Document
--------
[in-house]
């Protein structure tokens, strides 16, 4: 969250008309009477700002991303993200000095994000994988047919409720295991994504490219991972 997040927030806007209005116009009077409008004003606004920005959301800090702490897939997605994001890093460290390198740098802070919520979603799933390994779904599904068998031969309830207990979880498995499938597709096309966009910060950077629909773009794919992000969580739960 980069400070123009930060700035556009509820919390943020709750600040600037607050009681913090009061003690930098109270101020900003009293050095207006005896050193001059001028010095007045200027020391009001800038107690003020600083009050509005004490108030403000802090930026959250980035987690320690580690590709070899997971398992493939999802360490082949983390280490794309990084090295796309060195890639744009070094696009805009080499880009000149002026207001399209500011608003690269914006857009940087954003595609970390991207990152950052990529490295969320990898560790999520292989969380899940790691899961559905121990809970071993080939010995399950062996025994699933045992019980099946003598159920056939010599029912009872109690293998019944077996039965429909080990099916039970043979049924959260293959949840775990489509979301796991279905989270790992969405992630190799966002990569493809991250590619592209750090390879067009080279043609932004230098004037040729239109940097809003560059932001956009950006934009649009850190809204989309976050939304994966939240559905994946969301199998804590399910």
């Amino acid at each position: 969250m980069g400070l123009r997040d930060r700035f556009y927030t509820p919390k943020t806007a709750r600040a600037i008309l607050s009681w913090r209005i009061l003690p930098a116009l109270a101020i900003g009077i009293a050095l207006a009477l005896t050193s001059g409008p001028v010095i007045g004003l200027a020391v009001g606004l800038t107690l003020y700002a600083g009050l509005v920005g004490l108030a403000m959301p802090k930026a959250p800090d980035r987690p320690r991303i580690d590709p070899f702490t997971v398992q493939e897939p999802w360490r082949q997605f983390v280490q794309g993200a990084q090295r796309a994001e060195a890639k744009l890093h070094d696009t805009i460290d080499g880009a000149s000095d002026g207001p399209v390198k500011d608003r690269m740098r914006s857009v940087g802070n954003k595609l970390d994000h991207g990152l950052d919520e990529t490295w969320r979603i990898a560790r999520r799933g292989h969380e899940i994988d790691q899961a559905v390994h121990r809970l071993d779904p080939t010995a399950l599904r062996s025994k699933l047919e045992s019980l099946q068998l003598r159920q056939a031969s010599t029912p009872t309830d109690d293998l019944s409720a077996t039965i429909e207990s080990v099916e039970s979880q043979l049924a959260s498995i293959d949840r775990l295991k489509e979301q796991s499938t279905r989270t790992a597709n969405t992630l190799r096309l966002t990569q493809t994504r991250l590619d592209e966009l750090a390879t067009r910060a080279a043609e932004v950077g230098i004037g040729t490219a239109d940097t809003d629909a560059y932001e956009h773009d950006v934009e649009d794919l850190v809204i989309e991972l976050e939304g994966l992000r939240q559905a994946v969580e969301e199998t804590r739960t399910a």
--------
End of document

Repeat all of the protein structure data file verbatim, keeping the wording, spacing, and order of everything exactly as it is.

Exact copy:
[in-house]
């Protein structure tokens, strides 16, 4: 969250008309009477700002991303993200000095994000994988047919409720295991994504490219991972 997040927030806007209005116009009077409008004003606004920005959301800090702490897939997605994001890093460290390198740098802070919520979603799933390994779904599904068998031969309830207990979880498995499938597709096309966009910060950077629909773009794919992000969580739960 980069400070123009930060700035556009509820919390943020709750600040600037607050009681913090009061003690930098109270101020900003009293050095207006005896050193001059001028010095007045200027020391009001800038107690003020600083009050509005004490108030403000802090930026959250980035987690320690580690590709070899997971398992493939999802360490082949983390280490794309990084090295796309060195890639744009070094696009805009080499880009000149002026207001399209500011608003690269914006857009940087954003595609970390991207990152950052990529490295969320990898560790999520292989969380899940790691899961559905121990809970071993080939010995399950062996025994699933045992019980099946003598159920056939010599029912009872109690293998019944077996039965429909080990099916039970043979049924959260293959949840775990489509979301796991279905989270790992969405992630190799966002990569493809991250590619592209750090390879067009080279043609932004230098004037040729239109940097809003560059932001956009950006934009649009850190809204989309976050939304994966939240559905994946969301199998804590399910």
């Amino acid at each position: 969250m980069g400070l123009r997040d930060r700035f556009y927030t509820p919390k943020t806007a709750r600040a600037i008309l607050s009681w913090r209005i009061l003690p930098a116009l109270a101020i900003g009077i009293a050095l207006a009477l005896t050193s001059g409008p001028v010095i007045g004003l200027a020391v009001g606004l800038t107690l003020y700002a600083g009050l509005v920005g004490l108030a403000m959301p802090k930026a959250p800090d980035r987690p320690r991303i580690d590709p070899f702490t997971v398992q493939e897939p999802w360490r082949q997605f983390v280490q794309g993200a990084q090295r796309a994001e060195a890639k744009l890093h070094d696009t805009i460290d080499g880009a000149s000095d002026g207001p399209v390198k500011d608003r690269m740098r914006s857009v940087g802070n954003k595609l970390d994000h991207g990152l950052d919520e990529t490295w969320r979603i990898a560790r999520r799933g292989h969380e899940i994988d790691q899961a559905v390994h121990r809970l071993d779904p080939t010995a399950l599904r062996s025994k699933l047919e045992s019980l099946q068998l003598r159920q056939a031969s010599t029912p009872t309830d109690d293998l019944s409720a077996t039965i429909e207990s080990v099916e039970s979880q043979l049924a959260s498995i293959d949840r775990l295991k489509e979301q796991s499938t279905r989270t790992a597709n969405t992630l190799r096309l966002t990569q493809t994504r991250l590619d592209e966009l750090a390879t067009r910060a080279a043609e932004v950077g230098i004037g040729t490219a239109d940097t809003d629909a560059y932001e956009h773009d950006v934009e649009d794919l850190v809204i989309e991972l976050e939304g994966l992000r939240q559905a994946v969580e969301e199998t804590r739960t399910a």